Frozen Concentrated Orange Juice and Citrus: FCOJ was lower with much of the selling coming on Friday. The selling came for chart based reasons as futures were unable to take out recent highs even though USDA released reduced production estimates for US production. Florida production is now estimated at less than 68 million boxes. Support is coming from the continued effects from the Coronavirus that are keeping people at home and drinking Orange Juice. Demand from grocery stores has remained strong in response to the increased consumer demand. Inventories in cold storage remain solid so there will be FCOJ to meet the demand. There is increasing concern about the food service demand not improving even with the partial opening of the states. The weather in Florida is currently good for the crops. Southern areas are cooler and have seen more frequent showers. The tree condition is called good. The Valencia harvest is in full swing. Brazil has been dry and irrigation has been used.


Weekly FCOJ Futures:


Coffee:  Futures were lower in both New York and London as the Brazil harvest is underway and starting to expand.  Ideas are that production will be very strong this year as it is the on year for the trees.  The strong production ideas are coming despite hot and dry weather seen in the country at flowering time.  Vietnam also had hot and dry weather at flowering time and production ideas there are less than original expectations of a bumper crop.  The demand from coffee shops and other food service operations is improving but is still at very low levels.  Consumers are still drinking Coffee at home, but many smaller roasters are actively trying to unload green coffee already bought a there are only a few outlets for sales at this time.  The logistics of moving Coffee from Central and South America remain difficult.  Producers have had trouble getting workers to pick the cherries and mills and processors have had trouble getting workers to staff the plants.  Shipping logistics have improved somewhat, but many are still having trouble getting the Coffee to ports to move to consumer nations.  Indonesian producers are more active sellers.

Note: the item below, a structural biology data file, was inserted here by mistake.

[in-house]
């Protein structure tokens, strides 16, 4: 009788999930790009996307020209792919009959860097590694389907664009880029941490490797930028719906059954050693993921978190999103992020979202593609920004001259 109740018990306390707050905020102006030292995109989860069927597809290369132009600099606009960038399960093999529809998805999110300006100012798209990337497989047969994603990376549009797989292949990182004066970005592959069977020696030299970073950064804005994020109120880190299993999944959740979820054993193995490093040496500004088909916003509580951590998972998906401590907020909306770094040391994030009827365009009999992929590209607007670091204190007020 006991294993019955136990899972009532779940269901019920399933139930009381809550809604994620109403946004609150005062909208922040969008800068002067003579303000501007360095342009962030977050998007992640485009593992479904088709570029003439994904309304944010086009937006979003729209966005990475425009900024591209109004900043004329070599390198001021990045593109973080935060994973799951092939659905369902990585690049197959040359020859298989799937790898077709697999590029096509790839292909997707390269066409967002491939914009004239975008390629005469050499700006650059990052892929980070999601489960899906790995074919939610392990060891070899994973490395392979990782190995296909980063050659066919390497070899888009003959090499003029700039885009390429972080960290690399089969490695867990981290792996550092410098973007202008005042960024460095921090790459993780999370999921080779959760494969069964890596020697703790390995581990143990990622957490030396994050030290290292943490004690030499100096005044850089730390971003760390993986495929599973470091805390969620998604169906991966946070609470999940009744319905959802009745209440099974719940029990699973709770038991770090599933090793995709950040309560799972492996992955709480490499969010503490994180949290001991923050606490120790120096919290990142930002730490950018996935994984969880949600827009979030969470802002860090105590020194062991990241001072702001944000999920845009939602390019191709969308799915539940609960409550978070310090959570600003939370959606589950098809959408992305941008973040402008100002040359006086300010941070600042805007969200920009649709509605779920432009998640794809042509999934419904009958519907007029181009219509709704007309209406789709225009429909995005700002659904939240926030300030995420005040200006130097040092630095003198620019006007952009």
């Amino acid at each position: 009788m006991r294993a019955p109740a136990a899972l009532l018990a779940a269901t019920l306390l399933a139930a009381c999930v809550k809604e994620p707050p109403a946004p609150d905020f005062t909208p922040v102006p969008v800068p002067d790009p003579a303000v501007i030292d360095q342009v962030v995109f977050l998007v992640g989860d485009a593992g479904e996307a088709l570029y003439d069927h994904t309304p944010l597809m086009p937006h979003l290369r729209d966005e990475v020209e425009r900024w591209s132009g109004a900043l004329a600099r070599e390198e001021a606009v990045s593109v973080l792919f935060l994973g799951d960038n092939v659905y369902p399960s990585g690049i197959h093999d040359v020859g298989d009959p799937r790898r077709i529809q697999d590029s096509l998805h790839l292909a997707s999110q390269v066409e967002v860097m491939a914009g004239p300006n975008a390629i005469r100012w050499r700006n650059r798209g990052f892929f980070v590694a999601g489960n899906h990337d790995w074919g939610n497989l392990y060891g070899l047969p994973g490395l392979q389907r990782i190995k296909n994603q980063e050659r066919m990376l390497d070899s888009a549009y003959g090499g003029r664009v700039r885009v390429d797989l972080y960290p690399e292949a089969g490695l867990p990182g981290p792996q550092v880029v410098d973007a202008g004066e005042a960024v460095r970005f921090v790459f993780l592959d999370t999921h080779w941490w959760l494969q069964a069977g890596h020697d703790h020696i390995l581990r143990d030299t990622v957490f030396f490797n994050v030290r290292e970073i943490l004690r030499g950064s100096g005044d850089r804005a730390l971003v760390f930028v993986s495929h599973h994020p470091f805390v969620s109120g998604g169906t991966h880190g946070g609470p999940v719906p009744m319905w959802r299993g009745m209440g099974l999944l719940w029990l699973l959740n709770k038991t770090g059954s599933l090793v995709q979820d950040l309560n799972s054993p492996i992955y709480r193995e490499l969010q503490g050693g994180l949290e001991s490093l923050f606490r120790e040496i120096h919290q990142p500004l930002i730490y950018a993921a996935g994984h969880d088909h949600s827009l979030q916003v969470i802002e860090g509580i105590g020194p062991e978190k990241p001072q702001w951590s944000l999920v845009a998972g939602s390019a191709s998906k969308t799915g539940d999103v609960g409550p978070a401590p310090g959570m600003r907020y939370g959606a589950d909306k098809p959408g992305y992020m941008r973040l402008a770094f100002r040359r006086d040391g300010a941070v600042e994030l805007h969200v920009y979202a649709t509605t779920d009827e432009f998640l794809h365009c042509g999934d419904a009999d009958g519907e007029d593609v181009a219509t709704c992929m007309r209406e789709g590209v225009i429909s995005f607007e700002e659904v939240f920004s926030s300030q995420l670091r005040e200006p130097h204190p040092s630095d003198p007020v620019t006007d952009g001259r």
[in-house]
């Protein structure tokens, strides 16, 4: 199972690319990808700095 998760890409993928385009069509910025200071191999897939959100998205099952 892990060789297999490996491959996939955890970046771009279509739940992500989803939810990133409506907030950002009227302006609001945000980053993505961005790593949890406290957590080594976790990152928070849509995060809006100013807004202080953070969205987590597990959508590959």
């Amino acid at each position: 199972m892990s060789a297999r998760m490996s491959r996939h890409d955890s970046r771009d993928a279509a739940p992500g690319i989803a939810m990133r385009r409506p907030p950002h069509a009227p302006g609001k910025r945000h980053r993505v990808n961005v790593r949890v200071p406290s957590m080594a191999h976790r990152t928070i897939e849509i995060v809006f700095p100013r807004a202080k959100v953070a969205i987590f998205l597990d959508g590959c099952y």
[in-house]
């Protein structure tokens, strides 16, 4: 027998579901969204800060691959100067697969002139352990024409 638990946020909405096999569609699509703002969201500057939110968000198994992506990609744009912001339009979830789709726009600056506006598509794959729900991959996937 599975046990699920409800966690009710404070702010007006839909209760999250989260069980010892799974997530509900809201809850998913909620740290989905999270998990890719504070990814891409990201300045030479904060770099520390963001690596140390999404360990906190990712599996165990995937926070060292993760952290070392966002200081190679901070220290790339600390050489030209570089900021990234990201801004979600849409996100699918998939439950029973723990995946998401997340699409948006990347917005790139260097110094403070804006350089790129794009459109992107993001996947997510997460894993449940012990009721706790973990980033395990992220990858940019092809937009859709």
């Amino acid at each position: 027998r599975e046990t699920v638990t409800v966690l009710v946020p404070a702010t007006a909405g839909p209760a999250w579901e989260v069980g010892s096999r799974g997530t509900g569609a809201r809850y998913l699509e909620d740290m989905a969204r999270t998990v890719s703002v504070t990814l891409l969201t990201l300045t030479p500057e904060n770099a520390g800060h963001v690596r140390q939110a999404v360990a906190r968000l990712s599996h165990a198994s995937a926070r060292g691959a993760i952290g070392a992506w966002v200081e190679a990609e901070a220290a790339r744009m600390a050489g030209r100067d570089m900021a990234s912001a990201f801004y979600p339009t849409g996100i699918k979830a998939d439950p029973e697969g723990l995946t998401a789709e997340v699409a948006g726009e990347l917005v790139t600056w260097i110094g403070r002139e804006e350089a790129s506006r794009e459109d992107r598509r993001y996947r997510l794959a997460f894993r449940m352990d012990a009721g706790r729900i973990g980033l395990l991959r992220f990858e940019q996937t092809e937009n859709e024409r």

Weekly New York Arabica Coffee Futures:


Weekly London Robusta Coffee Futures: